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The Art of the Subtle Animated GIF

This healthy obsession with animated GIF's was already alluded to in a previous blog post, Guess Web Design for a Living Was Inevitable. The Graphics Interchange Format (GIF) was first seen in the wild in 1987 as a simple 8 bits per pixel bitmap image with a staggering 256 colour palette. Well, it was staggering back in the day at least.

 

Although the 1987 GIF, the aptly named 87a supported multiple images, in 1989 the 89a GIF would support a whole set of new features such as animation delay and transparent backgrounds allowing for all types of exciting web design implications.

You have to take the humble GIF seriously and ask yourself, where would the interwebs be if it weren't for the original GIF image format? The animated GIF itself lies at the very heart and soul of the interwebs as we see it today. Way back when in the 1990's, a website wasn't a website if it didn't have an under construction, guestbook or similar aesthetically challenged set of animated GIF's. Who doesn't remember 'The Dancing Baby', or the retina smashing pages on Tripod?

It's future did at one point look uncertain though. What with the development of the Portable Networks Graphic (PNG) due in part to old GIF patent infringements, the use of the GIF image format in general had been slowly in decline for a number of years. And while all of this may be true... it's use got a severe boost last year when cinemagraphs started appearing on some of the interwebs most popular and influential websites.

These cinemagraphs weren't your everyday animated GIF... no no no, these were for want of a better expression a thing of beauty. Cinemagraphs... or if you'd prefer... 'a fancy name for a subtle animated GIF' (that debate will certainly go on, and on), are essentially animated GIF's, but then again, they are so much, much more.

You could lose a couple of hours staring at some of these, we can't take any credit for any of them mind you, but you can rest assured we're going to try to make a couple of our own. Here's a selection of some of the favorites, enjoy:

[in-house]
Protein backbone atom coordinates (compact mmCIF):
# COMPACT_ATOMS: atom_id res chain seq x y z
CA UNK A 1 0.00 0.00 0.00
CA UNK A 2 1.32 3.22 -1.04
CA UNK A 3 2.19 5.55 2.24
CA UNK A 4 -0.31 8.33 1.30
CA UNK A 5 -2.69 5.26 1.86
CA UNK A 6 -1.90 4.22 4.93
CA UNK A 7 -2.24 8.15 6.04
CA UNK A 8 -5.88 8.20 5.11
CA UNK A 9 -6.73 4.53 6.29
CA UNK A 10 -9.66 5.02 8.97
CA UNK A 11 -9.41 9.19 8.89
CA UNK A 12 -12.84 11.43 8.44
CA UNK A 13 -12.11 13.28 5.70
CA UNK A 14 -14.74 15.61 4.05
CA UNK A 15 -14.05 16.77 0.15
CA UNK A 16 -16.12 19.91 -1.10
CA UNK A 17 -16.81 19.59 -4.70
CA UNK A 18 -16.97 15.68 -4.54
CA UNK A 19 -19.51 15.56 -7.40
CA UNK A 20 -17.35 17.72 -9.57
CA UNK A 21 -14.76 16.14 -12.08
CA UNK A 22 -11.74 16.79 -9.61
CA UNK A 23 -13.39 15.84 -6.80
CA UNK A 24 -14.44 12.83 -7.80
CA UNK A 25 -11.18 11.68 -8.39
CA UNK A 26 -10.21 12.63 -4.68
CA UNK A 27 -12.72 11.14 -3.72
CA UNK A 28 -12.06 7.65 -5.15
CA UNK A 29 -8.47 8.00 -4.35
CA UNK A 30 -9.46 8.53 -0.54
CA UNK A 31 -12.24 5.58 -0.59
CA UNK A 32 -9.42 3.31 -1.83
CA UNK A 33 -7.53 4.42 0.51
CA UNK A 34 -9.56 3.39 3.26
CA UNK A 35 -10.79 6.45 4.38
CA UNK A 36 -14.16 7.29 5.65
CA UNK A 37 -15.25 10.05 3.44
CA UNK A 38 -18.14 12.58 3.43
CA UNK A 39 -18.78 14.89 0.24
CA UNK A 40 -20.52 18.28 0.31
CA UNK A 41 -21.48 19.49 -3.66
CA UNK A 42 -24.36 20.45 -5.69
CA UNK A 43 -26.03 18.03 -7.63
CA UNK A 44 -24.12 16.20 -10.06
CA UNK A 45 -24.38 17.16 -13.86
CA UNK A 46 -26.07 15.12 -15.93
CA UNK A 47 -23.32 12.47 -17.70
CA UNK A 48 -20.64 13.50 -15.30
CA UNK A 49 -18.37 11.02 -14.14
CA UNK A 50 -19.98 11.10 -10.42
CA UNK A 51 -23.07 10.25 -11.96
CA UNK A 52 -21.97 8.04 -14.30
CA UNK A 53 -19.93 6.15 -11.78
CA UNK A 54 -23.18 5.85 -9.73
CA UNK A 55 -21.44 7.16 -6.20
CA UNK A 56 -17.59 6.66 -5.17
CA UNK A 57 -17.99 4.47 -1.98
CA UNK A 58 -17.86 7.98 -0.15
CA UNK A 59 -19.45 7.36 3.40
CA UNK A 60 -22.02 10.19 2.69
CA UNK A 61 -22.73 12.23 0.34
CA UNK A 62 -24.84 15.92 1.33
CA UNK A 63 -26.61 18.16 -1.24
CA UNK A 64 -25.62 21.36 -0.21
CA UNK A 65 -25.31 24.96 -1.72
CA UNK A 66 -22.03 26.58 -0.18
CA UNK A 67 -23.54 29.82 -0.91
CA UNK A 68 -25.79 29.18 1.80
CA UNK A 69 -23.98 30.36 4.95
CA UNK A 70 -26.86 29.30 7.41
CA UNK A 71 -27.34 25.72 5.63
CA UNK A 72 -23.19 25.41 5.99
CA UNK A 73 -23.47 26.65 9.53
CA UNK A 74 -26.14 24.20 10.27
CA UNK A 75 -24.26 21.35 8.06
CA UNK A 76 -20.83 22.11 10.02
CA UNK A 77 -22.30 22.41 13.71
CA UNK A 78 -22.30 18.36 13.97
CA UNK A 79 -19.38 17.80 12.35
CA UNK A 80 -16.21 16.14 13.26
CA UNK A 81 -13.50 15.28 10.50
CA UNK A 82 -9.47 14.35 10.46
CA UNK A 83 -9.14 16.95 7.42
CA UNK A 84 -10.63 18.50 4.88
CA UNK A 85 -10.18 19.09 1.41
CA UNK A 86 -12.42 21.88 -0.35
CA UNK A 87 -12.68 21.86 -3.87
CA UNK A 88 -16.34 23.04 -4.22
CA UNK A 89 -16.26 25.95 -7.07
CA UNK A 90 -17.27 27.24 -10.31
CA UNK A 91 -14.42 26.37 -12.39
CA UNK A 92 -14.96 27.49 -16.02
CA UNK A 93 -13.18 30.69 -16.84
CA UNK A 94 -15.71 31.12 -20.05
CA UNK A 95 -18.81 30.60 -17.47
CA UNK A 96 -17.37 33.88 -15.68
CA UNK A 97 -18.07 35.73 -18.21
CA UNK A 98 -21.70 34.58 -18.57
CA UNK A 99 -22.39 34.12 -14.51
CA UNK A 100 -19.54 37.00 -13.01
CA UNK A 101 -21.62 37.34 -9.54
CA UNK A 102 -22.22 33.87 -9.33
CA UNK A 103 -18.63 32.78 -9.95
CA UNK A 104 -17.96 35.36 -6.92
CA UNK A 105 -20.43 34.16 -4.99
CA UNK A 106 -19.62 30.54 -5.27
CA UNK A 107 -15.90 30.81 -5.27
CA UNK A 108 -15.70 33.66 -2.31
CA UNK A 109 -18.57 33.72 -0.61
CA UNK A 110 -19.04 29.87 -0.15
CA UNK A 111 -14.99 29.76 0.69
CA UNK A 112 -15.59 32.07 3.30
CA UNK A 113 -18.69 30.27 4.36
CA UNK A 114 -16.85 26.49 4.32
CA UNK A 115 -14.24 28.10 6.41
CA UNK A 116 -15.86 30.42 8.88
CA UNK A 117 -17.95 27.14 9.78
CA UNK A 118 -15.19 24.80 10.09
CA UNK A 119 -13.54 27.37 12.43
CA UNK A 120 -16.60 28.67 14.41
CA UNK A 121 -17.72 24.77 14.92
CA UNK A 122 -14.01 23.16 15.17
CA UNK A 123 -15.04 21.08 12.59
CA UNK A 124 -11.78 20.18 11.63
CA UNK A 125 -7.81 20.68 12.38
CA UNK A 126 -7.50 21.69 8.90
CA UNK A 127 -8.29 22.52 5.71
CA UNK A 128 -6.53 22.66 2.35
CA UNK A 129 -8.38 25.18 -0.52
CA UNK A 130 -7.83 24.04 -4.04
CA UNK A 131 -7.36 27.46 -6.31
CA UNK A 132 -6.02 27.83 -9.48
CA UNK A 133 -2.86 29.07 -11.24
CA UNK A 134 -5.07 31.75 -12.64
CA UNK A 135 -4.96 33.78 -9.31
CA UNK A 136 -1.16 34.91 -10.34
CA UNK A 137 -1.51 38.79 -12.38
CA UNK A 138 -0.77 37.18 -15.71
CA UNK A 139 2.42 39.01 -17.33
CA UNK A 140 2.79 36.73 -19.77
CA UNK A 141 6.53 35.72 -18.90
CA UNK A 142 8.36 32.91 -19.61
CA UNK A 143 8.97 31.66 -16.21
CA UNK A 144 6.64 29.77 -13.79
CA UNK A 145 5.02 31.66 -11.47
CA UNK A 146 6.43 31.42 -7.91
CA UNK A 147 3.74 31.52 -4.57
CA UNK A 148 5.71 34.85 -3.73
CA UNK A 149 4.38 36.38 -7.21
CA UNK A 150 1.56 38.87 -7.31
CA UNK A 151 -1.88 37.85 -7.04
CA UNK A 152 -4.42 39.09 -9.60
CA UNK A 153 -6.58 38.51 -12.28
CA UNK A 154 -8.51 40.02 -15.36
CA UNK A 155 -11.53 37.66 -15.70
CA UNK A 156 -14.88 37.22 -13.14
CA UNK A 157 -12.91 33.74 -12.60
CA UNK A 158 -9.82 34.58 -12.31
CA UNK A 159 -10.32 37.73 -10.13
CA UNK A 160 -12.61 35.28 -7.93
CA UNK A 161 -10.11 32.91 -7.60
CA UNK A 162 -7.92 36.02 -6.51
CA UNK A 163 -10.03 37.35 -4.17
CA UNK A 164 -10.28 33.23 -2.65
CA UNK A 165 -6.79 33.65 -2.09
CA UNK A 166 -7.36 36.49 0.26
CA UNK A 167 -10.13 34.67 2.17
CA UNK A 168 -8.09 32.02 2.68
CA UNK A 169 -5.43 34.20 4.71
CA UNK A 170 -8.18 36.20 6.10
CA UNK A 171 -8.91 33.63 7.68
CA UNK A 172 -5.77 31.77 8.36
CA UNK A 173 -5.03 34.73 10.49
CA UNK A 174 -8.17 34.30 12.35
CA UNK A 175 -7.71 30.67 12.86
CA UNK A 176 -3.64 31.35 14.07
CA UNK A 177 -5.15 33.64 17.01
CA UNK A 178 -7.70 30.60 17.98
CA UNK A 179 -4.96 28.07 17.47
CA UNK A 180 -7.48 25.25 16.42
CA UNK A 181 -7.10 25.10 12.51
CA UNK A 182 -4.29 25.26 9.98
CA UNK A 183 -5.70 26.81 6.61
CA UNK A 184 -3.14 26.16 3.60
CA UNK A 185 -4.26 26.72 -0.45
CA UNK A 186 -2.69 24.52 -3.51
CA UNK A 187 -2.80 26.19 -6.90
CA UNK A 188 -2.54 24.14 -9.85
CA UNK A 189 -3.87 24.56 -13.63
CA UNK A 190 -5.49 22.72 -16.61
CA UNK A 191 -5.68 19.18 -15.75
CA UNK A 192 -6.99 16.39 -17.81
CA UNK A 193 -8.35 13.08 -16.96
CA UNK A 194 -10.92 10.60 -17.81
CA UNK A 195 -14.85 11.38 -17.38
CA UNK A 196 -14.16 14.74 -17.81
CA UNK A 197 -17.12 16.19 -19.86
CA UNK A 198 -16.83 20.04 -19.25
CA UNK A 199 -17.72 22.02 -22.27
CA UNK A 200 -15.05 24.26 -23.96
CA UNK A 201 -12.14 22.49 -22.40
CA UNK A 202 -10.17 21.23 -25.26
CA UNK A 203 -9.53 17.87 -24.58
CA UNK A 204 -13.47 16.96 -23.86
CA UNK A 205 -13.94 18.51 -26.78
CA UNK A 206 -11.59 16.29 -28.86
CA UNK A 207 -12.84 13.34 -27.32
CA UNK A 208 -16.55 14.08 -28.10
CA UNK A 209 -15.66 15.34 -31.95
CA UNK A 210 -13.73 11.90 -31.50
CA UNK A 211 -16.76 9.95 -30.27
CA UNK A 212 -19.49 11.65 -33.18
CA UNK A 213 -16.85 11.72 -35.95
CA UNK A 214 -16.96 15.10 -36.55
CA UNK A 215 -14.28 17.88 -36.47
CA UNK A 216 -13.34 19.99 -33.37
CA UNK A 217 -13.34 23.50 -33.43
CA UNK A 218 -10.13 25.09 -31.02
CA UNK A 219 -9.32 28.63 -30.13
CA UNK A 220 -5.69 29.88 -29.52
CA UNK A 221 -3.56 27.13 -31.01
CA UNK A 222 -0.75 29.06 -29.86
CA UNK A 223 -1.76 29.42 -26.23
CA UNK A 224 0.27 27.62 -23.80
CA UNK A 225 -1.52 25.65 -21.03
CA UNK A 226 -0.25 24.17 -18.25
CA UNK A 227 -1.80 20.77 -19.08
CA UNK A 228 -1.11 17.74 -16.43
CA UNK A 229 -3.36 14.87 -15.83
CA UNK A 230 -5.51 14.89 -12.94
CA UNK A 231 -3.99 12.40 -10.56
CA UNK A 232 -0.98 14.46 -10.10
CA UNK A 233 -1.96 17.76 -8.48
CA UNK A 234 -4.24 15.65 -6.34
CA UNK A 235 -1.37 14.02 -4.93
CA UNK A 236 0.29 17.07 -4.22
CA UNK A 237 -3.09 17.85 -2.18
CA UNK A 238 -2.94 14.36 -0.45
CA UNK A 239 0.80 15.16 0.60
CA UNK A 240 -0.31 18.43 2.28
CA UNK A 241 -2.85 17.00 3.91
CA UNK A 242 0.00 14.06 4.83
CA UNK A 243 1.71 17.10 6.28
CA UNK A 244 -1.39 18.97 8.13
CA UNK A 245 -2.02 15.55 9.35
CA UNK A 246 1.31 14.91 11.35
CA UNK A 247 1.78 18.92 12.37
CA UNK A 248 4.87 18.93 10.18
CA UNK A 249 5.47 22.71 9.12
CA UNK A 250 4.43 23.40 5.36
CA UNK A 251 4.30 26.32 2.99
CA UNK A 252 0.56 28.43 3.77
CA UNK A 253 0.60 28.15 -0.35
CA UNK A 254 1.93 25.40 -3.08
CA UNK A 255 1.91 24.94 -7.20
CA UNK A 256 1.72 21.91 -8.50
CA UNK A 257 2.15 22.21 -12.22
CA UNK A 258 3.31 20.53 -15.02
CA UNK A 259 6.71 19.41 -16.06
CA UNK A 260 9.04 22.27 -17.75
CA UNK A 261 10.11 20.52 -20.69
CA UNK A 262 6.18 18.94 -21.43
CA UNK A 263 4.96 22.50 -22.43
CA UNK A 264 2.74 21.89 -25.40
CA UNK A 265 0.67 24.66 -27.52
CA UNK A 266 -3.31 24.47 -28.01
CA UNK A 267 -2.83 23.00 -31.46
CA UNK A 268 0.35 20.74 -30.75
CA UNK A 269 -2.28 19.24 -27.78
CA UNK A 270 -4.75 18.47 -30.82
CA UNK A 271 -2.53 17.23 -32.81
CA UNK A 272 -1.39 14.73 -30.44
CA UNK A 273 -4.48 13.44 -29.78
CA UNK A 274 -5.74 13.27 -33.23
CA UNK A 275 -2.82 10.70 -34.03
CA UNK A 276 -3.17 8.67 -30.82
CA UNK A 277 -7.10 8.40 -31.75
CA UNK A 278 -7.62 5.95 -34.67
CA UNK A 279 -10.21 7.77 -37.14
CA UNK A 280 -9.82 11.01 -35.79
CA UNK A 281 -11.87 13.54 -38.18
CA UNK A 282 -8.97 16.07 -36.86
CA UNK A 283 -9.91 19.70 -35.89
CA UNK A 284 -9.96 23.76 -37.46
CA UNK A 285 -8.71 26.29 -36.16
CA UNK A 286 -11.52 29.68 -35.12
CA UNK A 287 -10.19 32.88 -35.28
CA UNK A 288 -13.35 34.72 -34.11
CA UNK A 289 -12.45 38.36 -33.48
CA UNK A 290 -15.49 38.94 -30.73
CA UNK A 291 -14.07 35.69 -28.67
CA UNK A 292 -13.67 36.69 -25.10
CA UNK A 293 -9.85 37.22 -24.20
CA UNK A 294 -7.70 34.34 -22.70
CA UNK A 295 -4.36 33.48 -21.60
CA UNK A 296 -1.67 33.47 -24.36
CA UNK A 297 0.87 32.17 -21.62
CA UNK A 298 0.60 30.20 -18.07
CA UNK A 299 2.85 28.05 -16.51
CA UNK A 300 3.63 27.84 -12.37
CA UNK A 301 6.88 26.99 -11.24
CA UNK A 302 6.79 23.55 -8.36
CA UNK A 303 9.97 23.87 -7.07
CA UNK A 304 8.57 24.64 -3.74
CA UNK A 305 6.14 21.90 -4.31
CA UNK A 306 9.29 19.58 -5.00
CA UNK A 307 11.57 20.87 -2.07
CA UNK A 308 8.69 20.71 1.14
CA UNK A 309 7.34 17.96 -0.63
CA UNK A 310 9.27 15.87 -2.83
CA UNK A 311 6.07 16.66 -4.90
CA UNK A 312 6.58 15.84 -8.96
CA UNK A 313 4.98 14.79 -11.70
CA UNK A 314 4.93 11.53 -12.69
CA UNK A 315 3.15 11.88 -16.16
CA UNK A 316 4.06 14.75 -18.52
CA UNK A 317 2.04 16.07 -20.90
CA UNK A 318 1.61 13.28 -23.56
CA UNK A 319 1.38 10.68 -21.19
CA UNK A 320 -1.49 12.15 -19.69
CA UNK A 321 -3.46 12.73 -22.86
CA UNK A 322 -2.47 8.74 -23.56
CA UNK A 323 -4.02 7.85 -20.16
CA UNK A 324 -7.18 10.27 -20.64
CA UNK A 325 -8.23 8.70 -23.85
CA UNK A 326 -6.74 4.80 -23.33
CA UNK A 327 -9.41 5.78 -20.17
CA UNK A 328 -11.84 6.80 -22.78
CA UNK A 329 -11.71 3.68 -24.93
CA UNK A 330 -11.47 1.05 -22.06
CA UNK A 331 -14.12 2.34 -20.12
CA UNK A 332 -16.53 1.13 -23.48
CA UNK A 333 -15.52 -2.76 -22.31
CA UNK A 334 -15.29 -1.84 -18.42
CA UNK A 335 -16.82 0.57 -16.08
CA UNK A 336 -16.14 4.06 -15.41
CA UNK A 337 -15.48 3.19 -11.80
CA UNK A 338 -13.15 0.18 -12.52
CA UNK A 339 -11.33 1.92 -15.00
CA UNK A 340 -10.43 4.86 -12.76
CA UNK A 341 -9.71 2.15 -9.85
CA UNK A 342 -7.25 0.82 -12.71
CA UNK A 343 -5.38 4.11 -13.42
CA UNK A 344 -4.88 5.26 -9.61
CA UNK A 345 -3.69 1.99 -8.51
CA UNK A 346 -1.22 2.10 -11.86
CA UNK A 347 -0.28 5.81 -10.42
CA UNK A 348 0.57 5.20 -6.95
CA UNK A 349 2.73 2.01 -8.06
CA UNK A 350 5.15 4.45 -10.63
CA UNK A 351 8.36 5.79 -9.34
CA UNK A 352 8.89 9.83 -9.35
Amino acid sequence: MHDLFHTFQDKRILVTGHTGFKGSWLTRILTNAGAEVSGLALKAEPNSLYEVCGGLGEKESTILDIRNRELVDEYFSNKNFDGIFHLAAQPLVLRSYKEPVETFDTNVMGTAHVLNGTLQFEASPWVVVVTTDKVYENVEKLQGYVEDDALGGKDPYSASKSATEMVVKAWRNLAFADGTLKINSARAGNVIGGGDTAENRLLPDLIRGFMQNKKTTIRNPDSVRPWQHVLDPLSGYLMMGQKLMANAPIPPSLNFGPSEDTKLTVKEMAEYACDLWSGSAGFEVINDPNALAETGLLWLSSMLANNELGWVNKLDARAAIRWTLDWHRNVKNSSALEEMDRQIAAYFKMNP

#25.

494.46 kB, 12 frames, 71 colours.

We call this "in the Lake District walking... needing a wee". If you really want to be picky though, the colour palette isn't the best, but that's not surprising when you realise the GIF is only using 71 colours!



#24.

1092.65 kB, 41 frames, 256 colours.

Is it possible to not look at this GIF and have Kumbaya rattling around your noggin? Although only 41 frames, the randomness of the flames are the best fire themed animated GIF by far.



#23.

839.08 kB, 52, frames, 254 colours.

Let us remind you that this vista is a GIF. A simple GIF, with 52 frames and 254 colours. A beautiful palette and beautiful cinemagraph. Wish yourself here, and feel the heat of the sand under your toes.



#22.

1010.69 kB, 22 frames, 196 colours.

It's certainly not the best example of looping on the list, but it is the first of the food and drink related cinemagraphs, apologies in advance if your feeling peckish... or thirsty =^..^=



#21.

468.39 kB, 8 frames, 202 colours.

OK, so it's half nine in the a.m and looks very bright outside to be watching a projector... explain? Still a damn fine example of an animated GIF.



#20.

390.42 kB, 90 frames, 256 colours.

A staggering 90 frames are needed to create this relatively simple, yet highly effective cinemagraph. Could be higher in the rankings for it's subtlety, but there's another 19 more to go.



#19.

276.38 kB, 25 frames, 226 colours.

The first of only three black and white cinemagraphs that make it onto the list... you'd think there'd be more due to the limited colour palette? Good to see this B&W using nearly all the greyscale available.



#18.

433.91 kB, 44 frames, 256 colours.

Even with just 44 frames, the rising steam still maintains a certain randomness about it. One of the things most fascinating about these GIF's.



#17.

710.64 kB, 30 frames, 256 colours.